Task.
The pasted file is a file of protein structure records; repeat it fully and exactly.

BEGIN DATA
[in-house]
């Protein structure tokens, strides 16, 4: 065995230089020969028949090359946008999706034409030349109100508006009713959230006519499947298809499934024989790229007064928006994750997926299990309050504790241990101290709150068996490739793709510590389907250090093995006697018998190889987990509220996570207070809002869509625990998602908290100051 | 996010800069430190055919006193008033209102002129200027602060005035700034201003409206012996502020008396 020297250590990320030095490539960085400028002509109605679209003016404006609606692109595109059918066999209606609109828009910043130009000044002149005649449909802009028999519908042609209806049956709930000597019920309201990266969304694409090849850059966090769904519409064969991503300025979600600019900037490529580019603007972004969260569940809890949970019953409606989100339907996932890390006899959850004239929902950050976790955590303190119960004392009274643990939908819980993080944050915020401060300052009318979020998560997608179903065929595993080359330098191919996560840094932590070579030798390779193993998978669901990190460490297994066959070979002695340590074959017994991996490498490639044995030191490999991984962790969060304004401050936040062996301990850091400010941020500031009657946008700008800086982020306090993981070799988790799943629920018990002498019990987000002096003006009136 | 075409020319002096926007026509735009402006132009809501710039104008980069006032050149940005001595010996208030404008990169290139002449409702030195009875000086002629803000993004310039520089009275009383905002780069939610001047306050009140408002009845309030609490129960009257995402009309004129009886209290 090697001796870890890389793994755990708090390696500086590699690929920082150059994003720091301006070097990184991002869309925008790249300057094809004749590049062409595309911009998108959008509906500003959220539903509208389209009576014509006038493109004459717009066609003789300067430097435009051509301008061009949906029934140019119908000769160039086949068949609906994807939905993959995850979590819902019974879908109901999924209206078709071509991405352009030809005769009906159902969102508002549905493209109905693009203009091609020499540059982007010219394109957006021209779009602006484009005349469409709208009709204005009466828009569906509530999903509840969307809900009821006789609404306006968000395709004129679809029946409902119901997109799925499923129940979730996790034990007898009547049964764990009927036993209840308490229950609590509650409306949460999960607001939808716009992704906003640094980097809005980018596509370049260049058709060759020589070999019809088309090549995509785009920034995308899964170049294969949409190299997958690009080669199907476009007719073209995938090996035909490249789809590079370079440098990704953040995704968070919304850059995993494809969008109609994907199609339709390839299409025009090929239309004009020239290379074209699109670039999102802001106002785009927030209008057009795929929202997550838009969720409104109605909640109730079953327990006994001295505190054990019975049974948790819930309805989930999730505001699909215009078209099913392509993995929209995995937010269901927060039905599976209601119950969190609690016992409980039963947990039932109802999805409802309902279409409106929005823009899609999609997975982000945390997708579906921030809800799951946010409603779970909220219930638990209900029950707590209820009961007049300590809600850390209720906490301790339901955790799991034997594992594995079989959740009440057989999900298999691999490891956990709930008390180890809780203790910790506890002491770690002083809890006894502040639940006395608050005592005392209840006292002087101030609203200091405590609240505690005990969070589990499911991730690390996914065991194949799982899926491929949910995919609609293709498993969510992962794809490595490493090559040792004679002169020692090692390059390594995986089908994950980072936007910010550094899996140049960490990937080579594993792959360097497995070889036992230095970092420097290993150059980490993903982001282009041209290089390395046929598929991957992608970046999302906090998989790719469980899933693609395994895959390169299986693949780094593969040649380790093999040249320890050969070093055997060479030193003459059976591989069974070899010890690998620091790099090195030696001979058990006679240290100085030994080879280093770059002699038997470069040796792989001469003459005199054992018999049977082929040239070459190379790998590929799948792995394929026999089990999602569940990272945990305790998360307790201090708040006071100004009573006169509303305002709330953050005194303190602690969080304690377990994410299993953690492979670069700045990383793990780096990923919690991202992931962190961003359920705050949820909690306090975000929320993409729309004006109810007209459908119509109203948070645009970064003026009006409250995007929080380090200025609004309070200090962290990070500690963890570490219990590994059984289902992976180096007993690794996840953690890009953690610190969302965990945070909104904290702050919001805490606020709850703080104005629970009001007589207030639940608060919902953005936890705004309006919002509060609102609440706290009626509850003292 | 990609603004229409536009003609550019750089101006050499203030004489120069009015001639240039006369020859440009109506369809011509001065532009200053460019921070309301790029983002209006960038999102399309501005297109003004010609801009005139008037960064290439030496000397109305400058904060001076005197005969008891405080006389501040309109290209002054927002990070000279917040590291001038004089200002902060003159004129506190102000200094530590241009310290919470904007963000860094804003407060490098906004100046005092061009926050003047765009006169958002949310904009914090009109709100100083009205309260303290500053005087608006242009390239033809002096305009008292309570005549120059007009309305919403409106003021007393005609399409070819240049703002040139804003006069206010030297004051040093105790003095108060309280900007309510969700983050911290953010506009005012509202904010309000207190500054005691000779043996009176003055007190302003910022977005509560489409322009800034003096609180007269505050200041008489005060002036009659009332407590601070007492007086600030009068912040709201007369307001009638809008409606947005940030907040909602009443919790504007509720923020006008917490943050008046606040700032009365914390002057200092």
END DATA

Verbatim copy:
[in-house]
């Protein structure tokens, strides 16, 4: 065995230089020969028949090359946008999706034409030349109100508006009713959230006519499947298809499934024989790229007064928006994750997926299990309050504790241990101290709150068996490739793709510590389907250090093995006697018998190889987990509220996570207070809002869509625990998602908290100051 | 996010800069430190055919006193008033209102002129200027602060005035700034201003409206012996502020008396 020297250590990320030095490539960085400028002509109605679209003016404006609606692109595109059918066999209606609109828009910043130009000044002149005649449909802009028999519908042609209806049956709930000597019920309201990266969304694409090849850059966090769904519409064969991503300025979600600019900037490529580019603007972004969260569940809890949970019953409606989100339907996932890390006899959850004239929902950050976790955590303190119960004392009274643990939908819980993080944050915020401060300052009318979020998560997608179903065929595993080359330098191919996560840094932590070579030798390779193993998978669901990190460490297994066959070979002695340590074959017994991996490498490639044995030191490999991984962790969060304004401050936040062996301990850091400010941020500031009657946008700008800086982020306090993981070799988790799943629920018990002498019990987000002096003006009136 | 075409020319002096926007026509735009402006132009809501710039104008980069006032050149940005001595010996208030404008990169290139002449409702030195009875000086002629803000993004310039520089009275009383905002780069939610001047306050009140408002009845309030609490129960009257995402009309004129009886209290 090697001796870890890389793994755990708090390696500086590699690929920082150059994003720091301006070097990184991002869309925008790249300057094809004749590049062409595309911009998108959008509906500003959220539903509208389209009576014509006038493109004459717009066609003789300067430097435009051509301008061009949906029934140019119908000769160039086949068949609906994807939905993959995850979590819902019974879908109901999924209206078709071509991405352009030809005769009906159902969102508002549905493209109905693009203009091609020499540059982007010219394109957006021209779009602006484009005349469409709208009709204005009466828009569906509530999903509840969307809900009821006789609404306006968000395709004129679809029946409902119901997109799925499923129940979730996790034990007898009547049964764990009927036993209840308490229950609590509650409306949460999960607001939808716009992704906003640094980097809005980018596509370049260049058709060759020589070999019809088309090549995509785009920034995308899964170049294969949409190299997958690009080669199907476009007719073209995938090996035909490249789809590079370079440098990704953040995704968070919304850059995993494809969008109609994907199609339709390839299409025009090929239309004009020239290379074209699109670039999102802001106002785009927030209008057009795929929202997550838009969720409104109605909640109730079953327990006994001295505190054990019975049974948790819930309805989930999730505001699909215009078209099913392509993995929209995995937010269901927060039905599976209601119950969190609690016992409980039963947990039932109802999805409802309902279409409106929005823009899609999609997975982000945390997708579906921030809800799951946010409603779970909220219930638990209900029950707590209820009961007049300590809600850390209720906490301790339901955790799991034997594992594995079989959740009440057989999900298999691999490891956990709930008390180890809780203790910790506890002491770690002083809890006894502040639940006395608050005592005392209840006292002087101030609203200091405590609240505690005990969070589990499911991730690390996914065991194949799982899926491929949910995919609609293709498993969510992962794809490595490493090559040792004679002169020692090692390059390594995986089908994950980072936007910010550094899996140049960490990937080579594993792959360097497995070889036992230095970092420097290993150059980490993903982001282009041209290089390395046929598929991957992608970046999302906090998989790719469980899933693609395994895959390169299986693949780094593969040649380790093999040249320890050969070093055997060479030193003459059976591989069974070899010890690998620091790099090195030696001979058990006679240290100085030994080879280093770059002699038997470069040796792989001469003459005199054992018999049977082929040239070459190379790998590929799948792995394929026999089990999602569940990272945990305790998360307790201090708040006071100004009573006169509303305002709330953050005194303190602690969080304690377990994410299993953690492979670069700045990383793990780096990923919690991202992931962190961003359920705050949820909690306090975000929320993409729309004006109810007209459908119509109203948070645009970064003026009006409250995007929080380090200025609004309070200090962290990070500690963890570490219990590994059984289902992976180096007993690794996840953690890009953690610190969302965990945070909104904290702050919001805490606020709850703080104005629970009001007589207030639940608060919902953005936890705004309006919002509060609102609440706290009626509850003292 | 990609603004229409536009003609550019750089101006050499203030004489120069009015001639240039006369020859440009109506369809011509001065532009200053460019921070309301790029983002209006960038999102399309501005297109003004010609801009005139008037960064290439030496000397109305400058904060001076005197005969008891405080006389501040309109290209002054927002990070000279917040590291001038004089200002902060003159004129506190102000200094530590241009310290919470904007963000860094804003407060490098906004100046005092061009926050003047765009006169958002949310904009914090009109709100100083009205309260303290500053005087608006242009390239033809002096305009008292309570005549120059007009309305919403409106003021007393005609399409070819240049703002040139804003006069206010030297004051040093105790003095108060309280900007309510969700983050911290953010506009005012509202904010309000207190500054005691000779043996009176003055007190302003910022977005509560489409322009800034003096609180007269505050200041008489005060002036009659009332407590601070007492007086600030009068912040709201007369307001009638809008409606947005940030907040909602009443919790504007509720923020006008917490943050008046606040700032009365914390002057200092």